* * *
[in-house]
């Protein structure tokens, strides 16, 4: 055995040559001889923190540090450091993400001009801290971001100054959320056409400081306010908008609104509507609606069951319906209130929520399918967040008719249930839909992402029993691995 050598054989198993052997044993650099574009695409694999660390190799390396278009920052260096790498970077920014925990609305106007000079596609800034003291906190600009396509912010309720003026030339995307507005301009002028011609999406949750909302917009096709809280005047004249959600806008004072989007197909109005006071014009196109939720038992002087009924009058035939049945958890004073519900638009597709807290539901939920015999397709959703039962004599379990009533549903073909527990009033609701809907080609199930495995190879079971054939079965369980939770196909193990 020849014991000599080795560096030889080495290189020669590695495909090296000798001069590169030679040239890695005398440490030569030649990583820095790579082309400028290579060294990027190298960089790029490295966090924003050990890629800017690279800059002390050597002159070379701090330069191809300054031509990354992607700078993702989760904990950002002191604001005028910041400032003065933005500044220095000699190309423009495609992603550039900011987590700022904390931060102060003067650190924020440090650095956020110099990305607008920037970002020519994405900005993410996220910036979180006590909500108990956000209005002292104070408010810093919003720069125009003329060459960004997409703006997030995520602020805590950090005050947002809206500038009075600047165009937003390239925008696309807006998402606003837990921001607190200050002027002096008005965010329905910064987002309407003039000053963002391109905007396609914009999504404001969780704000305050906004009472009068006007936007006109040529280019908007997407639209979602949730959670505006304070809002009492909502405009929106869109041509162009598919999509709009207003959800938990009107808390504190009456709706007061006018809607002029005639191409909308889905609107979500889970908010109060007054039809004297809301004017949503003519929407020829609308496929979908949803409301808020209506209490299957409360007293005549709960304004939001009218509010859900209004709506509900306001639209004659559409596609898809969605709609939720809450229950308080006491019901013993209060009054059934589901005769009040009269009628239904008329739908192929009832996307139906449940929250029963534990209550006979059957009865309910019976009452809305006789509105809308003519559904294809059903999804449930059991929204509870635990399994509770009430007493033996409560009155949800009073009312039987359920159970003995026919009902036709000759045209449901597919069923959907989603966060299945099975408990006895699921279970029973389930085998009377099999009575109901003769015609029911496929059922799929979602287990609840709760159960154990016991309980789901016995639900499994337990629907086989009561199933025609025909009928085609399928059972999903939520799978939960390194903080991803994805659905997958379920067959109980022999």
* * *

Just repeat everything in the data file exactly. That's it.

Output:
[in-house]
């Protein structure tokens, strides 16, 4: 055995040559001889923190540090450091993400001009801290971001100054959320056409400081306010908008609104509507609606069951319906209130929520399918967040008719249930839909992402029993691995 050598054989198993052997044993650099574009695409694999660390190799390396278009920052260096790498970077920014925990609305106007000079596609800034003291906190600009396509912010309720003026030339995307507005301009002028011609999406949750909302917009096709809280005047004249959600806008004072989007197909109005006071014009196109939720038992002087009924009058035939049945958890004073519900638009597709807290539901939920015999397709959703039962004599379990009533549903073909527990009033609701809907080609199930495995190879079971054939079965369980939770196909193990 020849014991000599080795560096030889080495290189020669590695495909090296000798001069590169030679040239890695005398440490030569030649990583820095790579082309400028290579060294990027190298960089790029490295966090924003050990890629800017690279800059002390050597002159070379701090330069191809300054031509990354992607700078993702989760904990950002002191604001005028910041400032003065933005500044220095000699190309423009495609992603550039900011987590700022904390931060102060003067650190924020440090650095956020110099990305607008920037970002020519994405900005993410996220910036979180006590909500108990956000209005002292104070408010810093919003720069125009003329060459960004997409703006997030995520602020805590950090005050947002809206500038009075600047165009937003390239925008696309807006998402606003837990921001607190200050002027002096008005965010329905910064987002309407003039000053963002391109905007396609914009999504404001969780704000305050906004009472009068006007936007006109040529280019908007997407639209979602949730959670505006304070809002009492909502405009929106869109041509162009598919999509709009207003959800938990009107808390504190009456709706007061006018809607002029005639191409909308889905609107979500889970908010109060007054039809004297809301004017949503003519929407020829609308496929979908949803409301808020209506209490299957409360007293005549709960304004939001009218509010859900209004709506509900306001639209004659559409596609898809969605709609939720809450229950308080006491019901013993209060009054059934589901005769009040009269009628239904008329739908192929009832996307139906449940929250029963534990209550006979059957009865309910019976009452809305006789509105809308003519559904294809059903999804449930059991929204509870635990399994509770009430007493033996409560009155949800009073009312039987359920159970003995026919009902036709000759045209449901597919069923959907989603966060299945099975408990006895699921279970029973389930085998009377099999009575109901003769015609029911496929059922799929979602287990609840709760159960154990016991309980789901016995639900499994337990629907086989009561199933025609025909009928085609399928059972999903939520799978939960390194903080991803994805659905997958379920067959109980022999």